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Fluor restores critical transmission line in storm hit Puerto Rico

Texas-based engineering firm Fluor has completed restoring a 38kv power line near San Juan in Puerto Rico, as part of a $240m contract with the US Army Corps of Engineers (USACE).

Puerto Rico has been reeling under unprecedented power crisis in the aftermath of Hurricane Maria two months ago, leaving the electric system in the US territory in a paralyzed state.

As part of the contract, Fluor was responsible for restoration of the power grid, repair and replacement of structures and equipment associated with the re-energization and recommissioning of power infrastructure in eastern Puerto Rico.

The six-month contract was awarded in mid-October by the US Army Corps of Engineers Huntsville (Alabama) Engineering Center.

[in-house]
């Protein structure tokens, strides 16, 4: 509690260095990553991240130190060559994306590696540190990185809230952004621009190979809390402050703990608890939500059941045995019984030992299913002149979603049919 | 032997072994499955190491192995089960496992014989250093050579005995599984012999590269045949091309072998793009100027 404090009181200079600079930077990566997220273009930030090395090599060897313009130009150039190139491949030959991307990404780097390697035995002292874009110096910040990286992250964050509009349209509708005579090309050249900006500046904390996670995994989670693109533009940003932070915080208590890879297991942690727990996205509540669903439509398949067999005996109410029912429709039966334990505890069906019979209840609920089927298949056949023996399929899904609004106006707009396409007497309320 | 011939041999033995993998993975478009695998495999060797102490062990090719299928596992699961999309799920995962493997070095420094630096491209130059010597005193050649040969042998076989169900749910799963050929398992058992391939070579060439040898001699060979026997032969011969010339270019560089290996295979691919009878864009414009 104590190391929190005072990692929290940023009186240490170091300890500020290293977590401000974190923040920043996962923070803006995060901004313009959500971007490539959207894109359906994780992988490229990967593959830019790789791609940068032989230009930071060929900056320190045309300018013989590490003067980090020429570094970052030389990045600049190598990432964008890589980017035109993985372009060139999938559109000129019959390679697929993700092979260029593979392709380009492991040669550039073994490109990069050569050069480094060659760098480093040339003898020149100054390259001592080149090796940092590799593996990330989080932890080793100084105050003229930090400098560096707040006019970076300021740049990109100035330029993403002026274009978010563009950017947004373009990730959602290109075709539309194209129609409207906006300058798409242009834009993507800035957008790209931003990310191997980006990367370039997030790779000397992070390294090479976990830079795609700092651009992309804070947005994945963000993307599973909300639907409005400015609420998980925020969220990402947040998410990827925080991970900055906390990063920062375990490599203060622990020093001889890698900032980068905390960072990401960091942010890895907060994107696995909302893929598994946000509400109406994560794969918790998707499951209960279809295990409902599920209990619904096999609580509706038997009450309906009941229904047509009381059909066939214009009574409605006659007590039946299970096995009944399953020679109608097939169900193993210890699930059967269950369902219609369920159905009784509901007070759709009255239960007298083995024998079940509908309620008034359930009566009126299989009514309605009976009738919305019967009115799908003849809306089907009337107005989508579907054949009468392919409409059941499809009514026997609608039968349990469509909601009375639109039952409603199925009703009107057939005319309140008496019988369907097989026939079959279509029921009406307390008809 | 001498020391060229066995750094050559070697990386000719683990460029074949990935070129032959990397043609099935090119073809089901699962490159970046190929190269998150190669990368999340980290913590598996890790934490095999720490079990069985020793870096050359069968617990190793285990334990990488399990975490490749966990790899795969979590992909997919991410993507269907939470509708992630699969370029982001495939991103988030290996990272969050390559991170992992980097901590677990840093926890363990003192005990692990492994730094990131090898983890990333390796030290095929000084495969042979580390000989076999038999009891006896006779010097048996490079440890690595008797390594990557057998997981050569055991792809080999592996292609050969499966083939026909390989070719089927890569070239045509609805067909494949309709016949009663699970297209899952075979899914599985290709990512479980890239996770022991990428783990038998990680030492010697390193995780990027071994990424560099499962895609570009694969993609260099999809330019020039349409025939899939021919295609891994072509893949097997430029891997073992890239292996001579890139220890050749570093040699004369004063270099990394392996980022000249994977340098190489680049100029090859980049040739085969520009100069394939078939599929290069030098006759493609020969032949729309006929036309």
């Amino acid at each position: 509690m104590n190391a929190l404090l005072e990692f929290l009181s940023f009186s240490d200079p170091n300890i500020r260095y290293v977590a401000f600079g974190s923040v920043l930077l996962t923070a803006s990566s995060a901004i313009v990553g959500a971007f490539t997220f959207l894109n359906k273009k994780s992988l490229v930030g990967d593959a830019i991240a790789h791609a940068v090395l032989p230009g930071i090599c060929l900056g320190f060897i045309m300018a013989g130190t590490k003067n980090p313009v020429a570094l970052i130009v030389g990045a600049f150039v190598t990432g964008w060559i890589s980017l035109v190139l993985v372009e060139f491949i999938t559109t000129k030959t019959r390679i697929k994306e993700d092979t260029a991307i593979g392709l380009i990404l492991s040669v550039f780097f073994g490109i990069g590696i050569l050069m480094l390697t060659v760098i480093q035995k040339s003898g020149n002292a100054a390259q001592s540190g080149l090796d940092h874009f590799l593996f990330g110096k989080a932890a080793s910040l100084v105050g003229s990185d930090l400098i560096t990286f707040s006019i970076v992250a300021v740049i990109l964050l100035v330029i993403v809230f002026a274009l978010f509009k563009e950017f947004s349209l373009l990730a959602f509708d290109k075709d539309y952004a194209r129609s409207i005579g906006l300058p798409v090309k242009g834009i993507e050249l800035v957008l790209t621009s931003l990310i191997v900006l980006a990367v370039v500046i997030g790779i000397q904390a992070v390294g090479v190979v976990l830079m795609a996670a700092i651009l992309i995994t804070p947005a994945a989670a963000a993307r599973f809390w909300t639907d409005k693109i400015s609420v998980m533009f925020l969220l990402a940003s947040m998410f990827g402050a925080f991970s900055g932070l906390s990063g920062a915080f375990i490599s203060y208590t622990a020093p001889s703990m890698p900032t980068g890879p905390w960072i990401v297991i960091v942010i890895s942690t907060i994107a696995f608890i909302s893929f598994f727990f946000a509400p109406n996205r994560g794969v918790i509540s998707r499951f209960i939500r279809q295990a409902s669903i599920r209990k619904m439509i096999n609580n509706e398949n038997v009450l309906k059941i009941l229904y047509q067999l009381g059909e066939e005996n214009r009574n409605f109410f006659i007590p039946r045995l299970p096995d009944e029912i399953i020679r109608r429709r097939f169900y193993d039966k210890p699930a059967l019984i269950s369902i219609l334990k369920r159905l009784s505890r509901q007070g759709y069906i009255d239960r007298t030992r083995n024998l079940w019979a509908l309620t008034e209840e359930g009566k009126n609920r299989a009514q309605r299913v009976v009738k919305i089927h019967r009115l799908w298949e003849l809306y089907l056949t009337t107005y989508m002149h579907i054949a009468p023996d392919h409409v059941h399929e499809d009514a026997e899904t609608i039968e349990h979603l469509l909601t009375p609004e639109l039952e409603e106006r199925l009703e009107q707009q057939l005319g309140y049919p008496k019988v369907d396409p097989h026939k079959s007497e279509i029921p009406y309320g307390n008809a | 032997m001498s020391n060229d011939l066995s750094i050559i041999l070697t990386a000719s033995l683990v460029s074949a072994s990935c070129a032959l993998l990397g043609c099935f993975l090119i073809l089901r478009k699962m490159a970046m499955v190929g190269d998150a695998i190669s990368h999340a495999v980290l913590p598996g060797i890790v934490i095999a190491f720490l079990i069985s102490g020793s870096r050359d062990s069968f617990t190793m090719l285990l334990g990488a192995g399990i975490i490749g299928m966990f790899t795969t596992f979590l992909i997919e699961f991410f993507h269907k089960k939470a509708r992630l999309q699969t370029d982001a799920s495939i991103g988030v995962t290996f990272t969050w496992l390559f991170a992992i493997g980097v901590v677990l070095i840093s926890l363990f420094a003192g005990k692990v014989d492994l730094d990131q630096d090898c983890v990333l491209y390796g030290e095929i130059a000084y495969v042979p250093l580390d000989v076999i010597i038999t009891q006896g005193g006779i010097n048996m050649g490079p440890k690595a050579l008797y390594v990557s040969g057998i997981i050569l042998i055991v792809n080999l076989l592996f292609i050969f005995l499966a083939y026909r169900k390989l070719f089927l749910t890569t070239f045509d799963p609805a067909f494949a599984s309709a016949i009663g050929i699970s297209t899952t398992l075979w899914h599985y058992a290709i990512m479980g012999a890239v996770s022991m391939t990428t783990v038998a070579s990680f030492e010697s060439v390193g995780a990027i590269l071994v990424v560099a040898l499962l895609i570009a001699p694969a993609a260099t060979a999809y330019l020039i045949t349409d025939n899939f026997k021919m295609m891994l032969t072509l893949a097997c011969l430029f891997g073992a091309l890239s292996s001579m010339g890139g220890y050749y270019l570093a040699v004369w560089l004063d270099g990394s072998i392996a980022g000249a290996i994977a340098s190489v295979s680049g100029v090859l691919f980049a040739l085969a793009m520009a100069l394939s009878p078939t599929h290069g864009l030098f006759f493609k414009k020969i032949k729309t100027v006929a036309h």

The US Army Corps of Engineers was assigned, under a Federal Emergency Management Agency (FEMA) mission, to help the Puerto Rico government in restoring power to the Caribbean island.

Following the restoration of the 38kv power line by Fluor, the Puerto Rico Electric Power Authority (PREPA) is expected to re-energize transmission lines.

These lines serve a region in Carolina that is home to residential neighborhoods, a hospital and also a branch campus of the University of Puerto Rico.

Fluor says that it is working with over a dozen local subcontractors and has employed over 600 project personnel to execute its contract. Overall, it has deployed more than 50 crews and over 500 pieces of equipment to complete the project.

Fluor Puerto Rico power restoration project executive program director Matt Hunt said: “We have crews working power line segments in both isolated and urban areas. Our crew mix includes two of Puerto Rico’s largest electrical contractors in addition to two major national electrical contractors.

“Additionally, we have hired a local earth works firm that is performing the critical task of clearing debris and other obstructions. They are also cutting access paths through the mountains so we can get to damaged lines and substations in remote areas.”